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Punishment was often severe on ships. These punishments included such things as whipping, keelhauling, and execution.

WhippingEdit

Sometimes whipping would be given with the "cat."  The cat o nine tails, commonly shortened to "cat," is a type of multi-tailed whip that originated as an implement for severe physical punishment, notably in the Royal Navy and Army of the United Kingdom, and also as a judicial punishment in Britain and some other countries.

The still-popular sailor's song What shall we do with a drunken sailor? has a verse that goes "Give him a taste of the captain's daughter" or "Throw him in bed with the captain's daughter". While this doesn't sound a dire fate for the tipsy seaman, in actuality the term "captain's daughter" refers to the cat o' nine tails or a similar whip.

Also, the common phrase, "not enough room to swing a cat," is derived not from the swinging of a real cat, but of a cat o' nine tails.

Usually, the average number of lashes was

KeelhaulingEdit

Keelhauling (Dutch kielhalen; "to drag along the keel"; German Kielholen; Swedish kölhalning; Danish kølhaling; Norwegian kjølhaling) is a form of punishment meted out to sailors at sea. The sailor was tied to a line that looped beneath the vessel, thrown overboard on one side of the ship, and dragged under the ship's keel, either from one side of the ship to the other, or the length of the ship (from bow to stern). 

As the hull was usually covered in barnacles and other marine growth, if the offender was pulled quickly, keelhauling would typically result in serious cuts, loss of limbs and even decapitation. 

If the victim was dragged slowly, his weight might lower him sufficiently to miss the barnacles, but this method would frequently result in his drowning.

Keelhauling was legally permitted as a punishment in the Dutch Navy. The earliest official mention of keelhauling is a Dutch ordinance of 1560, and the practice was not formally abolished until 1853. Keelhauling has become strongly associated with pirate lore.

Today, keelhauling can refer to the spinnaker sheets getting stuck under the hull after dousing the sail. This occurs especially in dinghy sailboats because nothing prevents the sheet from being pulled under the bow.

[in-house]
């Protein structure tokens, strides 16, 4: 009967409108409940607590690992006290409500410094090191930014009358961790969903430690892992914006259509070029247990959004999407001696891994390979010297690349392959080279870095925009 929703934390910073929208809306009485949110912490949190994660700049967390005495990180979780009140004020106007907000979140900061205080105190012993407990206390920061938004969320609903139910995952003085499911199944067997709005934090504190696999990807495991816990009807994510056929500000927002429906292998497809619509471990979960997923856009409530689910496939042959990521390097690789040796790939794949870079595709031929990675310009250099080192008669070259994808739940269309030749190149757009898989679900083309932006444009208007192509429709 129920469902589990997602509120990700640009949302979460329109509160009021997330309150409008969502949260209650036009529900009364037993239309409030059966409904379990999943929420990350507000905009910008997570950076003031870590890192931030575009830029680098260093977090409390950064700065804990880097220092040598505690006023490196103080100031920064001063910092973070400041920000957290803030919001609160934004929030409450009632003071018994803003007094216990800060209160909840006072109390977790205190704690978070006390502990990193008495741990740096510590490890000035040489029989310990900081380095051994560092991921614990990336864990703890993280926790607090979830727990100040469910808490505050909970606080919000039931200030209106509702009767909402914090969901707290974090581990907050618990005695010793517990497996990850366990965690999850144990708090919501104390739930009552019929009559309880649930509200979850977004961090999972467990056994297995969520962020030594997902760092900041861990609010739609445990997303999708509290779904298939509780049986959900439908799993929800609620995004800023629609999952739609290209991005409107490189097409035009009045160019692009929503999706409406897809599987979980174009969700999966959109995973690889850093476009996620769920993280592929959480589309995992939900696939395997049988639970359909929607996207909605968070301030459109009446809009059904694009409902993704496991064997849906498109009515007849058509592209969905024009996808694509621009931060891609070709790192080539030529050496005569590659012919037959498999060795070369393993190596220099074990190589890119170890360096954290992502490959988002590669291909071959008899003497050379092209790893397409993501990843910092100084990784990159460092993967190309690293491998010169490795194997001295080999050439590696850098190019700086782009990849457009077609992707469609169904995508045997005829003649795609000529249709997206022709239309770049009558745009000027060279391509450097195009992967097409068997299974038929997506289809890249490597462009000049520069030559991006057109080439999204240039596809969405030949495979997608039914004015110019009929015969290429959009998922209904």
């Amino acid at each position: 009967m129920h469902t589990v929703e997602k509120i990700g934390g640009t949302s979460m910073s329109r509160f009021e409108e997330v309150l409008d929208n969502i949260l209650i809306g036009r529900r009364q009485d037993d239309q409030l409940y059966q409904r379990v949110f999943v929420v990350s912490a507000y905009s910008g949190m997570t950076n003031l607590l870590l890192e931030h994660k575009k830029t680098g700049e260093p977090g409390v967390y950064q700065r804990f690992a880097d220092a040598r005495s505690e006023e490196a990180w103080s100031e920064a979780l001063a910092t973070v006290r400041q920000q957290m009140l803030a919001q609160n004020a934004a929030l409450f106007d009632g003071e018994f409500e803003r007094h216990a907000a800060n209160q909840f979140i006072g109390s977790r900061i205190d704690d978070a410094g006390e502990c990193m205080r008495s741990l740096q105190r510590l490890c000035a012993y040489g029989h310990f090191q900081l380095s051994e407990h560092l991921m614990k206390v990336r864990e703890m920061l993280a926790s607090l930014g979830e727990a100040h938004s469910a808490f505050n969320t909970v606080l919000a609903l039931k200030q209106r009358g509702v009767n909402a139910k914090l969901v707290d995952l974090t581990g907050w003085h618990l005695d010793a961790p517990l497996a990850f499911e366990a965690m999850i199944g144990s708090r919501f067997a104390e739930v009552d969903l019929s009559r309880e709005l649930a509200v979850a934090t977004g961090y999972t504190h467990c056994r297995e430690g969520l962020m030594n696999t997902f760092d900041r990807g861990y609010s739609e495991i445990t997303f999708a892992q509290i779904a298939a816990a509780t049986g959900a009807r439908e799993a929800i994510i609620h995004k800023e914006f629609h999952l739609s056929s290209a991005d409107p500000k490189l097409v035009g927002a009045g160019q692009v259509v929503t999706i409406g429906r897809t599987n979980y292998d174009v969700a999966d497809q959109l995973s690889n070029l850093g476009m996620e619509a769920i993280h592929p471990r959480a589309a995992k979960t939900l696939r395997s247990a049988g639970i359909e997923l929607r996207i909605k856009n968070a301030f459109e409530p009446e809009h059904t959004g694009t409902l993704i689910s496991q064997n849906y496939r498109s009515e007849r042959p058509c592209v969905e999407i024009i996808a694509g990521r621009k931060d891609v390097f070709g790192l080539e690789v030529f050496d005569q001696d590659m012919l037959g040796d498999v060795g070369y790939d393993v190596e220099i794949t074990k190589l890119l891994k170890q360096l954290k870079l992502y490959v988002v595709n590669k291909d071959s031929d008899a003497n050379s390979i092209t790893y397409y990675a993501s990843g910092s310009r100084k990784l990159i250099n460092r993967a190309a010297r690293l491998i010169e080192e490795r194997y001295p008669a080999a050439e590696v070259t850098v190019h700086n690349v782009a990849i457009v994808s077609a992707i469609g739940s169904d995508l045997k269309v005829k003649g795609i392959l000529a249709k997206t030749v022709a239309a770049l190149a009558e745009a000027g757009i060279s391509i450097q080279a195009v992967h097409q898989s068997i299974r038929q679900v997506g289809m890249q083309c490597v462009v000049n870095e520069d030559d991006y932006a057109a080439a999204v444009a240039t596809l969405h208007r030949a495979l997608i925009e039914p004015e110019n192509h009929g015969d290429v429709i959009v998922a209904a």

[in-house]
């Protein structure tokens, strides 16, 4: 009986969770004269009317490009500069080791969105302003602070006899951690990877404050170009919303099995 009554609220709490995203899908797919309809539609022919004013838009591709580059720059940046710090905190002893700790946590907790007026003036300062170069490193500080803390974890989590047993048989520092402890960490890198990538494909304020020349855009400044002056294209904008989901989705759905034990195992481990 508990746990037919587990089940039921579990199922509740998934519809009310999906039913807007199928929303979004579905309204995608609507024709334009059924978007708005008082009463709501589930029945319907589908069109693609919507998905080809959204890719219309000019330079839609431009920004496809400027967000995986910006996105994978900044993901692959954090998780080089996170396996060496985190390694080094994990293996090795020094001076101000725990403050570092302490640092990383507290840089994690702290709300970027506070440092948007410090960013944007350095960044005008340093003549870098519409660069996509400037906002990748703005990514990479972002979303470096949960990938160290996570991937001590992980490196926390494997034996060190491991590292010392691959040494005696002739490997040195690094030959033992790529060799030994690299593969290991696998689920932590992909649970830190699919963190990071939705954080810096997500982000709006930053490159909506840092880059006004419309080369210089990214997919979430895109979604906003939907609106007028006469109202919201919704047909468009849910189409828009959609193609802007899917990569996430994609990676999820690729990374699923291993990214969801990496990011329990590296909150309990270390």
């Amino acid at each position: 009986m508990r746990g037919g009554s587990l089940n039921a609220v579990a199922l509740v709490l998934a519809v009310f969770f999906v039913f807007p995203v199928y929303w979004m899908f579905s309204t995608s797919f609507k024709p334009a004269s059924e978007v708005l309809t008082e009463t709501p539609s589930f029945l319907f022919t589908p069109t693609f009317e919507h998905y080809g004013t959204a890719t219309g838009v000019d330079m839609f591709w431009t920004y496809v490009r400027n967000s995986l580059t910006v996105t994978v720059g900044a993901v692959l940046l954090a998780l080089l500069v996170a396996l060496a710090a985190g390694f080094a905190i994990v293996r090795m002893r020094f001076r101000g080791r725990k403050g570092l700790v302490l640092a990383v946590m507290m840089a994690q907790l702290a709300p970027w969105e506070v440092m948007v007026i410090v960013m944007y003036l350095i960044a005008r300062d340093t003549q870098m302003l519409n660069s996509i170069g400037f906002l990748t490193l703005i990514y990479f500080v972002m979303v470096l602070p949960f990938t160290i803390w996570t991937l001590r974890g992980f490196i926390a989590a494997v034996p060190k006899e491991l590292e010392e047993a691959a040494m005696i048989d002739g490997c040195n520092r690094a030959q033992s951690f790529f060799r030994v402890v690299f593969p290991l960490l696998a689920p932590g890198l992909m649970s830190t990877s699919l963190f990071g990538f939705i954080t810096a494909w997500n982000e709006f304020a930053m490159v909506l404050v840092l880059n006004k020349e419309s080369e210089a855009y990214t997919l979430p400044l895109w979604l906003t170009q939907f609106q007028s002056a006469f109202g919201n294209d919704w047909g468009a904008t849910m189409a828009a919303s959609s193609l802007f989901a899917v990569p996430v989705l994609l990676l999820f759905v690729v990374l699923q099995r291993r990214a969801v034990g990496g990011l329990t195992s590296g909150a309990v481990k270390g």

Methods of executionEdit

Hanging from the yardarm is one of the most notorious execution methods. This was the normal punishment for mutiny in the naval fleet. The last execution was carried out in 1860, during the Second Chinese War, on a marine who attempted to murder his captain. Yardarm execution as carried out in the navy is well described by Nordoff and Hall in Mutiny on the Bounty. 

As a capital punishment it was by no means instantaneous. The prisoner's hands and feet were tied, and with the noose about his neck a dozen or so men, usually boats' bowmen (the worst scoundrels in the ship) manned the whip and hoisted him to the block of an upper yard, to die there by slow strangulation.

Another method seldom used is the firing squad. The sailor would be blindfolded, and tied to the mainmast of the ship. Then, 5 men with rifles would stand at attention facing the prisoner. The captain would read the death warrant which would be signed by him and his mates, and then signal the firing squad. They would aim and fire at a target pinned over the sailor's heart. It was a very quick death, and not very often used except in the British Royal Navy.

In the days of the explorer Ferdinand Magellan, the execution methods were varied. Magellan faced a mutiny on October 15th 1520 and had to deal with. He had one rebellious captain stabbed to death, and then cut into quarters and the quarters were hung from the foremast of the Victoria. Another captain was forced to kneel down on the deck of the Trinidad and was decapitated by his own loyal servant by the sword, and then his body was cut into quarters and displayed from the mainmast of the Concepcion.

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